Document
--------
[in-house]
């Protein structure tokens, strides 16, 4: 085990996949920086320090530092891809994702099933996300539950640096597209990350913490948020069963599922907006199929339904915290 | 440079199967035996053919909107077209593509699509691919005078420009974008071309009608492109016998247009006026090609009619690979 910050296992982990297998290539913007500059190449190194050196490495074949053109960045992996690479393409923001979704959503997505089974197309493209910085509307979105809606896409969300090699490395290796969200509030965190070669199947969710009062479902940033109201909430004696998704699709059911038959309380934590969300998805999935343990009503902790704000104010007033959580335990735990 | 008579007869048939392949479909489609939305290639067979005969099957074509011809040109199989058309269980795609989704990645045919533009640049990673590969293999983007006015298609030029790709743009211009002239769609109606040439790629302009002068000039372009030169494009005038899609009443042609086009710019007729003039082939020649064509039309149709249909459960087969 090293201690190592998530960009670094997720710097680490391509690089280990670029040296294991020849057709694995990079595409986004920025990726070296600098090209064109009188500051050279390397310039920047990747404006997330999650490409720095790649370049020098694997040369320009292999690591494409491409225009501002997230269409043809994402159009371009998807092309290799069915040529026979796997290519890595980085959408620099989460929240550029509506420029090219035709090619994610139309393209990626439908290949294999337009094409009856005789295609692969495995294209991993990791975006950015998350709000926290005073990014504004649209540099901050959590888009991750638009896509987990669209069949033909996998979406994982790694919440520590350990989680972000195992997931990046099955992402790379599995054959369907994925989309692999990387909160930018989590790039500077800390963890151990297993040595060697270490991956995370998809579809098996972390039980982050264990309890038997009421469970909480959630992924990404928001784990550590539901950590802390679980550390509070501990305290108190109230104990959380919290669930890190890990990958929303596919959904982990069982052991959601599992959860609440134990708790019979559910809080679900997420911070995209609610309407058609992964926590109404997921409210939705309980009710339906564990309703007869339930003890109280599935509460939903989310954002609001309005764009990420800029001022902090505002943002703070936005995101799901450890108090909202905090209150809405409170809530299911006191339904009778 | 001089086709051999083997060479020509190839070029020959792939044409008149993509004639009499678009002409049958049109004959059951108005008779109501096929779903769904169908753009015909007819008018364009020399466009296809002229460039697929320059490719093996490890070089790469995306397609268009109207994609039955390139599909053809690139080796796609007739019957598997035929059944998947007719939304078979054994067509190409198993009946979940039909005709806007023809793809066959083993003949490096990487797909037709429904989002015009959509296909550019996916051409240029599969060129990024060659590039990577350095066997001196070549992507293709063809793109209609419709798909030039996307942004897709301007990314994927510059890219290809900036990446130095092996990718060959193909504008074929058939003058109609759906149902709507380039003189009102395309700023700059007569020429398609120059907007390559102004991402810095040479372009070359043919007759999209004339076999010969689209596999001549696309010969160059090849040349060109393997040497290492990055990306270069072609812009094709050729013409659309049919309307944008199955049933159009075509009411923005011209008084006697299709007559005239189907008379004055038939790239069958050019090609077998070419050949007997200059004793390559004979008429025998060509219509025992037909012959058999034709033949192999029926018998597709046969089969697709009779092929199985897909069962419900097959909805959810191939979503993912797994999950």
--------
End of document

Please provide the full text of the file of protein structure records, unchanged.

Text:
[in-house]
């Protein structure tokens, strides 16, 4: 085990996949920086320090530092891809994702099933996300539950640096597209990350913490948020069963599922907006199929339904915290 | 440079199967035996053919909107077209593509699509691919005078420009974008071309009608492109016998247009006026090609009619690979 910050296992982990297998290539913007500059190449190194050196490495074949053109960045992996690479393409923001979704959503997505089974197309493209910085509307979105809606896409969300090699490395290796969200509030965190070669199947969710009062479902940033109201909430004696998704699709059911038959309380934590969300998805999935343990009503902790704000104010007033959580335990735990 | 008579007869048939392949479909489609939305290639067979005969099957074509011809040109199989058309269980795609989704990645045919533009640049990673590969293999983007006015298609030029790709743009211009002239769609109606040439790629302009002068000039372009030169494009005038899609009443042609086009710019007729003039082939020649064509039309149709249909459960087969 090293201690190592998530960009670094997720710097680490391509690089280990670029040296294991020849057709694995990079595409986004920025990726070296600098090209064109009188500051050279390397310039920047990747404006997330999650490409720095790649370049020098694997040369320009292999690591494409491409225009501002997230269409043809994402159009371009998807092309290799069915040529026979796997290519890595980085959408620099989460929240550029509506420029090219035709090619994610139309393209990626439908290949294999337009094409009856005789295609692969495995294209991993990791975006950015998350709000926290005073990014504004649209540099901050959590888009991750638009896509987990669209069949033909996998979406994982790694919440520590350990989680972000195992997931990046099955992402790379599995054959369907994925989309692999990387909160930018989590790039500077800390963890151990297993040595060697270490991956995370998809579809098996972390039980982050264990309890038997009421469970909480959630992924990404928001784990550590539901950590802390679980550390509070501990305290108190109230104990959380919290669930890190890990990958929303596919959904982990069982052991959601599992959860609440134990708790019979559910809080679900997420911070995209609610309407058609992964926590109404997921409210939705309980009710339906564990309703007869339930003890109280599935509460939903989310954002609001309005764009990420800029001022902090505002943002703070936005995101799901450890108090909202905090209150809405409170809530299911006191339904009778 | 001089086709051999083997060479020509190839070029020959792939044409008149993509004639009499678009002409049958049109004959059951108005008779109501096929779903769904169908753009015909007819008018364009020399466009296809002229460039697929320059490719093996490890070089790469995306397609268009109207994609039955390139599909053809690139080796796609007739019957598997035929059944998947007719939304078979054994067509190409198993009946979940039909005709806007023809793809066959083993003949490096990487797909037709429904989002015009959509296909550019996916051409240029599969060129990024060659590039990577350095066997001196070549992507293709063809793109209609419709798909030039996307942004897709301007990314994927510059890219290809900036990446130095092996990718060959193909504008074929058939003058109609759906149902709507380039003189009102395309700023700059007569020429398609120059907007390559102004991402810095040479372009070359043919007759999209004339076999010969689209596999001549696309010969160059090849040349060109393997040497290492990055990306270069072609812009094709050729013409659309049919309307944008199955049933159009075509009411923005011209008084006697299709007559005239189907008379004055038939790239069958050019090609077998070419050949007997200059004793390559004979008429025998060509219509025992037909012959058999034709033949192999029926018998597709046969089969697709009779092929199985897909069962419900097959909805959810191939979503993912797994999950």